Last week the first NPCA trip to Cuba took place, an arrangement with Global Exchange, an organization that promotes people-to-people contact. This San Francisco travel group is one of only 12 ways in which the United States permitted to sponsored tours to the island. Twenty-five of us went on this trip, including Glenn Blumhorst, the President & CEO of the NPCA. In all 18 were RPCVs, one was a former HQ staff, there was a former PCV & Staff (me!), a current staff person, and four family/friends. Also the group had one 2015 COS RPCV (Nepal) and 2 RPCVs from the first PCVs to Samoa and Ethiopia.
A second June trip to Cuba is now tentatively planned by the NPCA and in some ways we were the ‘experiment’. Let me say first that traveling with other RPCVs (if you have to go in a group) is the only way to visit a foreign country, especially a place like Cuba which is in many, many ways, a Third World country. RPCVs know how to behave and respond to difficulty situations; they know how to take care of themselves and take care of others. All in all, we had a great time in a country that is not yet ready for prime time.
Having been PCVs, we knew how to be ‘flexible’ which was good as our departure from Miami to Cuba was delayed five hours. We arrived, on flight XP3870 not in Havana, but Santa Clara, the capital of the province of Villa Clara in the central region of Cuba. From there, we drove several hours to Trinidad, to the province of Sancti Spiritus, a UNESCO World Heritage site, traveling overland on a China-built and very comfortable tour bus.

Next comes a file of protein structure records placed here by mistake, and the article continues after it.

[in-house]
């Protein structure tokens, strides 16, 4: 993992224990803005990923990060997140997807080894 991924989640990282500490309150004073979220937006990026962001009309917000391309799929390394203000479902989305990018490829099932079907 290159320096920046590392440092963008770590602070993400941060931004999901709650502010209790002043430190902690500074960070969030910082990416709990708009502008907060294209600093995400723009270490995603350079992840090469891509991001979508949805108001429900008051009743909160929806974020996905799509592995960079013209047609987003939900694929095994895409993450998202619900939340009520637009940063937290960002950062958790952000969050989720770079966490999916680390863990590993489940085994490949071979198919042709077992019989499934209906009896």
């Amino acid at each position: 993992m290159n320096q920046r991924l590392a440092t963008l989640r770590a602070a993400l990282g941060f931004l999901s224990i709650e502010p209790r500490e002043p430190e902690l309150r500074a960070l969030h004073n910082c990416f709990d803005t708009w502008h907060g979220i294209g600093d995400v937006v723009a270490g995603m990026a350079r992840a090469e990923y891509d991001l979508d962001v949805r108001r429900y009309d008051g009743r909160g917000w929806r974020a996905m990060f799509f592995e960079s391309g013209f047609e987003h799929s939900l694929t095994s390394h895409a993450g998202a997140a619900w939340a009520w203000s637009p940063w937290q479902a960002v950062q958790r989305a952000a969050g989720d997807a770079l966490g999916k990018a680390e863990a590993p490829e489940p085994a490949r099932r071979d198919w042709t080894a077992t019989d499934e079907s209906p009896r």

What is immediately obvious is that central Cuba (at the end of its summer rainy season) is an island lush and green with rolling hills and valleys, small towns, few cars, fewer trucks, and one major and mostly two-lane highway. We drove in the dark to our first stop, the Hotel Finca Ma Dolores outside the city of Trinidad. It is a hotel made up of small wooden bungalow apartments spread generously over several acres of rolling lawns.
And greeting up on these lawns was this amusing four-foot sculpture.
Welcome to Cuba!